Social Housing: Calls for 'deliverable plan' as Welsh Government unveils blueprint

Wales will see its biggest change to social housing in more than 20 years under plans announced by the Welsh Government on Tuesday.

The Welsh Housing Quality Standard (WHQS), which updates the original standard set out in 2002, places a particular focus on making sure houses meet net zero targets.

Announcing the update, Climate Change Minister Julie James said it was designed to "better reflect changes in the way people live, work and feel about their homes."

Ms James added: “This is a bold and progressive standard that sets ambitious targets to make a difference to the overall quality of people’s lives, raises the bar for social housing and reflects the voice of tenants in Wales.

It is hoped the new plans will save tenants money on bills. Credit: ITV Wales

“The Standard will address decarbonisation in the social housing stock, ensure that homes are of a higher quality, affordable to heat and fit for the 21st century and beyond."

The Welsh Government aims to cut emissions by a third by 2030, with a target of becoming net zero by 2050.

Ms James said: “It is vital that we continue to lead the way in decarbonisation of housing and learn how to upgrade social housing effectively and efficiently," adding it is also hoped the latest steps will reduce bills for tenants.

WHQS sets higher standards for social landlords to meet.

Amongst other changes, it means tighter regulations around issues such as damp and mould, as well as ensuring the safety of buildings.

There will also be higher standards when tenants change houses, with things like "suitable floor coverings" in place when they move into a house.

The climate change minister also said lessons learnt from upgrading Wales' 230,000 social houses will be used to "tackle decarbonising" the 1.2 million privately owned homes across the country.

The minister acknowledged implementing the changes would be a challenge.

She said: “It would be easy to be overwhelmed by the scale of the challenge of upgrading social housing. 

 “We have done it before, and together we can do it again. 

 “We need to be pragmatic, rise to the challenge – Welsh tenants are counting on us.”

Responding to the announcement, Community Housing Cymru CEO Stuart Ropke said he welcomes the Welsh Government's "ambition to further improve the quality of social homes for tenants, especially around decarbonisation."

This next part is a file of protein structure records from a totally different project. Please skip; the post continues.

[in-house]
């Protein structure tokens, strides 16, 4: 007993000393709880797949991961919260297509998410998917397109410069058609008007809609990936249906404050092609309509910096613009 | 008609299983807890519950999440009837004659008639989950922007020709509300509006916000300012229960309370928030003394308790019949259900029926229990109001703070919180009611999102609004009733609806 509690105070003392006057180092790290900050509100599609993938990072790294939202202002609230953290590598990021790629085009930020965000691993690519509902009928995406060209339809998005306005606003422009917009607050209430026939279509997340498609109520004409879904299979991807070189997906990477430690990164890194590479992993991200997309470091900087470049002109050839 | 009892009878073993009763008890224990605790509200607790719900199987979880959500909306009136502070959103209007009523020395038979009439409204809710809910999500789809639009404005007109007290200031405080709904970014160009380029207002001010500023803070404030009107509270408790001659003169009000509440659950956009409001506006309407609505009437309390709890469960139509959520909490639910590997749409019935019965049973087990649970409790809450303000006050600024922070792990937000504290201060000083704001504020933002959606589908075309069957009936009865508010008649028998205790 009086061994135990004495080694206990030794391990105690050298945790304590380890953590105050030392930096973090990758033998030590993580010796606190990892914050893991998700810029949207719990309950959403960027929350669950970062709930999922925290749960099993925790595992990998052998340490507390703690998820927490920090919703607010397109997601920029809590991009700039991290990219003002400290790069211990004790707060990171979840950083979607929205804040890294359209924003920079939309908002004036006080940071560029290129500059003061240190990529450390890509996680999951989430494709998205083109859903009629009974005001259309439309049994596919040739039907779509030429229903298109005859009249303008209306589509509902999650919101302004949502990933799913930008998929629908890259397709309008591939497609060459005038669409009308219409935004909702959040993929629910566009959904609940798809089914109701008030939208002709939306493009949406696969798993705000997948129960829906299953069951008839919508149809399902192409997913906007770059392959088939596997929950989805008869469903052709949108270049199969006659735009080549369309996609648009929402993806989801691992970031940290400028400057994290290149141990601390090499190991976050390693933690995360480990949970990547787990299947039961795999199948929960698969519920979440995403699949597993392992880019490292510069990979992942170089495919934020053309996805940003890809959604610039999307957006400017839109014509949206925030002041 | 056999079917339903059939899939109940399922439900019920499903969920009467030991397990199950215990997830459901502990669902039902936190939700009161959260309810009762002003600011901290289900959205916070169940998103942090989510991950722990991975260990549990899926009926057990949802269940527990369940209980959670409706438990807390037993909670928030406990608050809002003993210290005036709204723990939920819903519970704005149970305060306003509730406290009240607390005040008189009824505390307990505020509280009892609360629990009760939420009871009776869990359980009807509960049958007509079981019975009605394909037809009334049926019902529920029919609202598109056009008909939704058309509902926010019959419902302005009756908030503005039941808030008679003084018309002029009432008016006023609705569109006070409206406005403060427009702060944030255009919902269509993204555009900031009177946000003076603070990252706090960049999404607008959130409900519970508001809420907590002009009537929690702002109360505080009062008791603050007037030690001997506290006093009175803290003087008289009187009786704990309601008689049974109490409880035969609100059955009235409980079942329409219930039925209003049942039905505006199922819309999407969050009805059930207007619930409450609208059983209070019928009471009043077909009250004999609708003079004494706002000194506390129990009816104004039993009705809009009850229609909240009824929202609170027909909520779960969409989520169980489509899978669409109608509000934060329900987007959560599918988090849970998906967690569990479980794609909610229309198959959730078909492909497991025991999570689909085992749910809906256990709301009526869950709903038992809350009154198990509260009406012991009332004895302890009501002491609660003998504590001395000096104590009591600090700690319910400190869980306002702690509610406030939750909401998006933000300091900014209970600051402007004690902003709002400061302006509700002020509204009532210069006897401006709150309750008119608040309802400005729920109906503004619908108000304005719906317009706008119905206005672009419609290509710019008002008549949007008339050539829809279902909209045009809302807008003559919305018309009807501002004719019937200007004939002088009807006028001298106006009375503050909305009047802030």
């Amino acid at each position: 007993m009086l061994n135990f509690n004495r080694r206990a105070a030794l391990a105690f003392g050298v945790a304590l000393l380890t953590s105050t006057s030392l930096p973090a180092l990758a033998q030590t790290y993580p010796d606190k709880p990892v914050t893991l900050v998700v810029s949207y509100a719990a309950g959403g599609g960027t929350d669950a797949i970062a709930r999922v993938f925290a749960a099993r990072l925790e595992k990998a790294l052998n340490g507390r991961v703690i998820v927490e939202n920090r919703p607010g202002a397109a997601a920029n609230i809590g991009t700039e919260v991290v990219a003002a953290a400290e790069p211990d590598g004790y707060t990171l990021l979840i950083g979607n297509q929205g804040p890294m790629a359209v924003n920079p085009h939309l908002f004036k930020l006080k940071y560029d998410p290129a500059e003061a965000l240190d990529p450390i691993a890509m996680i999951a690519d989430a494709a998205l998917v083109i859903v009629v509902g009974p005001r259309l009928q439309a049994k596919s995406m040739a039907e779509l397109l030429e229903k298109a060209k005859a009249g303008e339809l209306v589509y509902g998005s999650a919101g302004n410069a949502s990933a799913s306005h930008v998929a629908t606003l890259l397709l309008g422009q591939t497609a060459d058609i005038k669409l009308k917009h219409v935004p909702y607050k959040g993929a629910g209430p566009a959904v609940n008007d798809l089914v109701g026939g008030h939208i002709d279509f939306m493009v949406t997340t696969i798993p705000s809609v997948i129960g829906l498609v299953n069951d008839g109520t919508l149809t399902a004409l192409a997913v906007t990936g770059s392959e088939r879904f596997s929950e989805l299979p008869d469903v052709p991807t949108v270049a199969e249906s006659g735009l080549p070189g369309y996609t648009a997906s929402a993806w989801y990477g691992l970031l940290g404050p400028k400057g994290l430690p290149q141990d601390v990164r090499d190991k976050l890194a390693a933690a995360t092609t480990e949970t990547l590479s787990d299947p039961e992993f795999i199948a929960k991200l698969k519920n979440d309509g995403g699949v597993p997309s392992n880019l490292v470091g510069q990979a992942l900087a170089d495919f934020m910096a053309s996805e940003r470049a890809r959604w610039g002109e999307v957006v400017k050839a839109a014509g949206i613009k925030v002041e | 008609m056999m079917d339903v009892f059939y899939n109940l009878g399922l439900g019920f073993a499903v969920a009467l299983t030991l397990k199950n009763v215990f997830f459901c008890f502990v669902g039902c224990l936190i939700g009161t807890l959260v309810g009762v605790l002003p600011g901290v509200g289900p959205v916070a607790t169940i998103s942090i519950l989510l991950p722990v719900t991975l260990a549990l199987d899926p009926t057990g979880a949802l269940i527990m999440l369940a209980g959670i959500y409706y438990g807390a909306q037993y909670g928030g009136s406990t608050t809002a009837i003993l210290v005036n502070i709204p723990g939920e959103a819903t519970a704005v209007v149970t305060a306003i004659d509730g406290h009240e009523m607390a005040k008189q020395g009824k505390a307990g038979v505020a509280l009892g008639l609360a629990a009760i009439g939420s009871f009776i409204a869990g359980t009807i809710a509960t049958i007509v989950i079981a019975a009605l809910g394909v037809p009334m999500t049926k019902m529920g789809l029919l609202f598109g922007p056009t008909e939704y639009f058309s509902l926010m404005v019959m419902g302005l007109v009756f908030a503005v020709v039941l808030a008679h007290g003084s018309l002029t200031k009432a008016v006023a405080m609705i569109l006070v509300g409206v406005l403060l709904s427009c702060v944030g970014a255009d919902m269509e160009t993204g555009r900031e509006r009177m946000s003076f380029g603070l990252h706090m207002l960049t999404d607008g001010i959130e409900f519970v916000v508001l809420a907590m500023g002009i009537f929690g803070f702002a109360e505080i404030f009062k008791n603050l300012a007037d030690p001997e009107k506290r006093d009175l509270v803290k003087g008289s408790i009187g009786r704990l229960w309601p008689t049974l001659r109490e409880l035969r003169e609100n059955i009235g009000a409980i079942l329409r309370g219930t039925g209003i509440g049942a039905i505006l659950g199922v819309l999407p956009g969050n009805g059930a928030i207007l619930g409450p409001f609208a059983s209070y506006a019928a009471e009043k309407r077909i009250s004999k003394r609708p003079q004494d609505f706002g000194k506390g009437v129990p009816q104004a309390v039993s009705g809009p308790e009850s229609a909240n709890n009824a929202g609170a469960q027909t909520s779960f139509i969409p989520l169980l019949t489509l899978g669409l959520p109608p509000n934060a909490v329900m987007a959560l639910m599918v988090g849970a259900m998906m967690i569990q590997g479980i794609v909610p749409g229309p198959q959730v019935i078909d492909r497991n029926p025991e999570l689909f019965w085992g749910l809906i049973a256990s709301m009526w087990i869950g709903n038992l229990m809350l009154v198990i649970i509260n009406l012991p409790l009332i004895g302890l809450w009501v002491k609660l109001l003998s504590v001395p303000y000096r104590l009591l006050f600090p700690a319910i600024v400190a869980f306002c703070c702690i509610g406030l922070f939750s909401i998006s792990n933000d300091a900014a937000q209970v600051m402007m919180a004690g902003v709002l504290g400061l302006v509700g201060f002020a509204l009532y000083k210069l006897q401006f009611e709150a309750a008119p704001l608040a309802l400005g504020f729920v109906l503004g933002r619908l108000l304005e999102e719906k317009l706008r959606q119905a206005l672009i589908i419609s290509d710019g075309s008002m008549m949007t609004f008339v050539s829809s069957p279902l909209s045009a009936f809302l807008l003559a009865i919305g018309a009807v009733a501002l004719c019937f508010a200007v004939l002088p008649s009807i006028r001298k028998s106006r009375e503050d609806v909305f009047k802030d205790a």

However, he added "long-term funding certainty and a deliverable plan" is needed.

Mr Ropke said while "the immense task for not-for-profit housing associations should not be underestimated," Community Housing Cymru welcomed the Welsh Government's "commitment to work closely with the sector towards implementation."

"It is vital that we are able to identify funding, policy solutions and a reporting approach that not only ensures the standard is deliverable, but also allows vital tenant services to continue, along with development of the new social homes that our country badly needs," he added.

The Welsh Conservatives Shadow Housing Minister, Janet Finch-Saunders MS, said: “We welcome the new Welsh Housing Quality Standard (WHQS), yet it must be made clear what lessons were learned from the previous scheme.

“With issues raised that the previous Welsh Government Housing Quality Standard was actually hindering authorities from reducing housing waiting lists and evidence of homes being left empty as housing associations drag their feet in bringing them up to standard, which can lead to months of delays.

"The Welsh Government needs to work with social housing providers to ensure that the new standard doesn’t become yet another barrier to homes being provided.

“I can only hope that these issues will not continue to occur now that the WHQS has been updated.”

Want a quick and expert briefing on the biggest news stories? Listen to our latest podcasts to find out What You Need To Know...